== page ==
The wheels of justice have finally moved in the Gujarat riot case of 2002 that claimed more than a thousand lives and rendered hundreds of people homeless. In a landmark judgment last week, a trial court in the state capital of Ahmedabad convicted thirty two people- including a minister and a legislator from the ruling Bhartiya Janata Party (BJP)- for their roles in the massacre of 97 people in the Naroda Patiya suburb.
Many of the victims were drawn from the Muslim minority community and included hapless women, children, and elderly people. Thirty of those convicted last week were sentenced to life imprisonment while the most high profile person on trial, former Minister Maya Kodnani, received 28 years in prison after being charged with inciting mob violence and murder.
In 2002 the whole state of Gujarat was submerged in communal violence following the burning of a train in Godhra that claimed the lives of several dozen Hindu pilgrims. It is still not clear how the train initially caught on fire but extremist Hindu’s used the incident as a pretext to attack the Muslim population of the state. Violence against Muslims continued for more than three months and it was widely reported and documented at that time that the large scale sectarian murder was done with the acquiesce of, if not outright instruction from, the state government led by BJP Chief Minister, Narendra Modi.
Many cite the 2002 Gujarat riot as one of the primary factors contributing to the BJP-led government’s defeat in the 2004 national elections.
Commenting on the verdict, Shoma Chaudhury of the English weekly Tehelka noted that the Naroda Patiya verdict, “comes as vindication for all those who resist. It is a hard-won victory, with hard-won messages. The conviction of Maya Kodnani, a former minister in the Narendra Modi government, and Babu Bajrangi, a favored man in the Sangh Parivar (Hindu right family), is the first time that the slow eye of justice has looked higher than the foot-soldiers; the first time it has singed the planners and conspirators of the riots. It brings hope that if the fight is resolute enough, justice can be had. It preserves the idea of India.”
However, this is the first time in the last ten years that the court has prosecuted politicians from the Hindu nationalist right-wing parties for their role in the 2002 riots. Indeed, up until now many have been rewarded for their participation in the riots. A good example is Kodnani, who, before receiving a life sentence last week, was later made minister despite the glaring evidence of her involvement in the Naroad Patiya massacre.
These transgressions raise the question of whether Narendra Modi, the Chief Minister of the state, who is positioning himself to be the BJP’s Prime Ministerial candidate in 2014, has been complicit in the matter. His image is almost certain to be tarnished and his ambition for the highest office negatively impacted by these suspicions, although it remains unclear to what degree it will hurt his chances of winning.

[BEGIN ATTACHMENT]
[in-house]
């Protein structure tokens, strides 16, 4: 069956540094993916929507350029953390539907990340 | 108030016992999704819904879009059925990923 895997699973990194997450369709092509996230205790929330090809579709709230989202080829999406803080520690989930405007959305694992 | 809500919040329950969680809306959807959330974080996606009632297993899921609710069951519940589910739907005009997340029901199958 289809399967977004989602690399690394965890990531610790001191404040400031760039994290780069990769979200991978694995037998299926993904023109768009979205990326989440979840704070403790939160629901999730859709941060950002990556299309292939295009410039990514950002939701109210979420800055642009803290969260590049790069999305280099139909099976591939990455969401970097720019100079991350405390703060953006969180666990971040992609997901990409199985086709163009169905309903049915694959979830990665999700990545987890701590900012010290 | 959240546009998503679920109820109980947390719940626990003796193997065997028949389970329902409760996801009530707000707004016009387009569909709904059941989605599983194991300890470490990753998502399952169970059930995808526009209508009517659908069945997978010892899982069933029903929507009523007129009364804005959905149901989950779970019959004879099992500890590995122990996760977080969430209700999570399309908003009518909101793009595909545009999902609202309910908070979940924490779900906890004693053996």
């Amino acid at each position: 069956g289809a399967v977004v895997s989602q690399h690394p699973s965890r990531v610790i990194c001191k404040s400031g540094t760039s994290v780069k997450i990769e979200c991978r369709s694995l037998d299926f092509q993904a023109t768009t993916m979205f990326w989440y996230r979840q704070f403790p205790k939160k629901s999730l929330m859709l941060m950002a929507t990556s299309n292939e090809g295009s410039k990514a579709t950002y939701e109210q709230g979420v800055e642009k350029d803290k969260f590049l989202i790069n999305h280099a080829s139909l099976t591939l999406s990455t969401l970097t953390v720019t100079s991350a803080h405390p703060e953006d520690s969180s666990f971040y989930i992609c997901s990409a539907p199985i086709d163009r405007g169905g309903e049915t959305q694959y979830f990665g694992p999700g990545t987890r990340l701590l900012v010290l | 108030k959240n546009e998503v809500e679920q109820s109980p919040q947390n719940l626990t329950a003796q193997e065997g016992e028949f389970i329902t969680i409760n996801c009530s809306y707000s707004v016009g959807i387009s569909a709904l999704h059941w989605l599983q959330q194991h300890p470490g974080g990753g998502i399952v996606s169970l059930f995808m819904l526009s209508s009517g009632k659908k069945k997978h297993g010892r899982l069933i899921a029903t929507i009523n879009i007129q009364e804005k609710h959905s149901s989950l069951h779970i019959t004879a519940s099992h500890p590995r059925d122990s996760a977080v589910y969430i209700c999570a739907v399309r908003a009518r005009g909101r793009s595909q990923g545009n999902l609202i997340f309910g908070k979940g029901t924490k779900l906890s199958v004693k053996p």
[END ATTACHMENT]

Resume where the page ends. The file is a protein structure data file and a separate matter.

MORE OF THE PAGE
Ashish Khetan, a journalist who conducted a sting operation in 2007 against the man accused in the riot cases writes that, “the dark truth is that there are far more unanswered questions that dangle over Modi’s head for his role in the 2002 riots. Until they are answered, these questions continue to hold an entire nation to ransom.”
Recently, Modi has been seeking to revamp his image by painting himself as the development figurehead of the country given that his time as state minister of Gujarat has coincided with a sustained level of 7% growth in that state. Critics, however, point out that Gujarat has always had a robust growth rate and contend that the BJP leader is only touting his economic achievements to hide his involvement in the 2002 riots.
The Naroda Patya verdict also comes at a time when the BJP has launched a high profile campaign against Prime Minister Singh over his involvement in an alleged coal scam that has resulted in the loss of an estimated U.S. $35 billion, according the Comptroller and Auditor General of India (CAG), the main auditor of the government. Some political analysts believe the BJP is using the campaign as a way to divert public attention from the verdicts in the cases tied to the Guajarat riot.
There are many cases like Naroda Patiya pending in the different courts in Gujarat.
The nation still remembers that BJP’s first term in power in New Delhi (1998-2004) coincided with the Gujarat riot, an event that severely tarnished India’s secular credentials. If India needs robust economic growth, it also needs a strong, pluralistic, and secular society to maintain its existence as a nation, to maintain what is often called the “idea of India.”
The verdict should make Indians think long and hard -should they vote for a party or individual who threatens the very idea of India, or rather choose a secular alternative where the country’s future remains in safe hands.